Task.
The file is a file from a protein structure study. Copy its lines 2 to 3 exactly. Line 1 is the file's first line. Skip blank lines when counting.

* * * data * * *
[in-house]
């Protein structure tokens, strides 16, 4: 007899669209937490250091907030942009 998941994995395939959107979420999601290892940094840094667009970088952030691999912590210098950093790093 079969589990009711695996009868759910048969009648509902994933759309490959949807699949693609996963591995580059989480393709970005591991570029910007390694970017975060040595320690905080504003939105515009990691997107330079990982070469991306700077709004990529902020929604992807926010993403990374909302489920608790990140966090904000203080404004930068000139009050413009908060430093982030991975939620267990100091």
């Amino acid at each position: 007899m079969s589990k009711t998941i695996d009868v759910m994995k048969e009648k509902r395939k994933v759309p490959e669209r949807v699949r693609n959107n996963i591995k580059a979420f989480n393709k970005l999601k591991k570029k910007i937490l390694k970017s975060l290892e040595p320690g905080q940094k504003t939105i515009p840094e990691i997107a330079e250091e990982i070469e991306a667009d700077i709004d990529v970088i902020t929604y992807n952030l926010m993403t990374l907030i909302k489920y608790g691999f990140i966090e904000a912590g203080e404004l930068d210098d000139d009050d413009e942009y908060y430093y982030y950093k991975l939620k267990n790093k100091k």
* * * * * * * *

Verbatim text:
């Protein structure tokens, strides 16, 4: 007899669209937490250091907030942009 998941994995395939959107979420999601290892940094840094667009970088952030691999912590210098950093790093 079969589990009711695996009868759910048969009648509902994933759309490959949807699949693609996963591995580059989480393709970005591991570029910007390694970017975060040595320690905080504003939105515009990691997107330079990982070469991306700077709004990529902020929604992807926010993403990374909302489920608790990140966090904000203080404004930068000139009050413009908060430093982030991975939620267990100091």
């Amino acid at each position: 007899m079969s589990k009711t998941i695996d009868v759910m994995k048969e009648k509902r395939k994933v759309p490959e669209r949807v699949r693609n959107n996963i591995k580059a979420f989480n393709k970005l999601k591991k570029k910007i937490l390694k970017s975060l290892e040595p320690g905080q940094k504003t939105i515009p840094e990691i997107a330079e250091e990982i070469e991306a667009d700077i709004d990529v970088i902020t929604y992807n952030l926010m993403t990374l907030i909302k489920y608790g691999f990140i966090e904000a912590g203080e404004l930068d210098d000139d009050d413009e942009y908060y430093y982030y950093k991975l939620k267990n790093k100091k």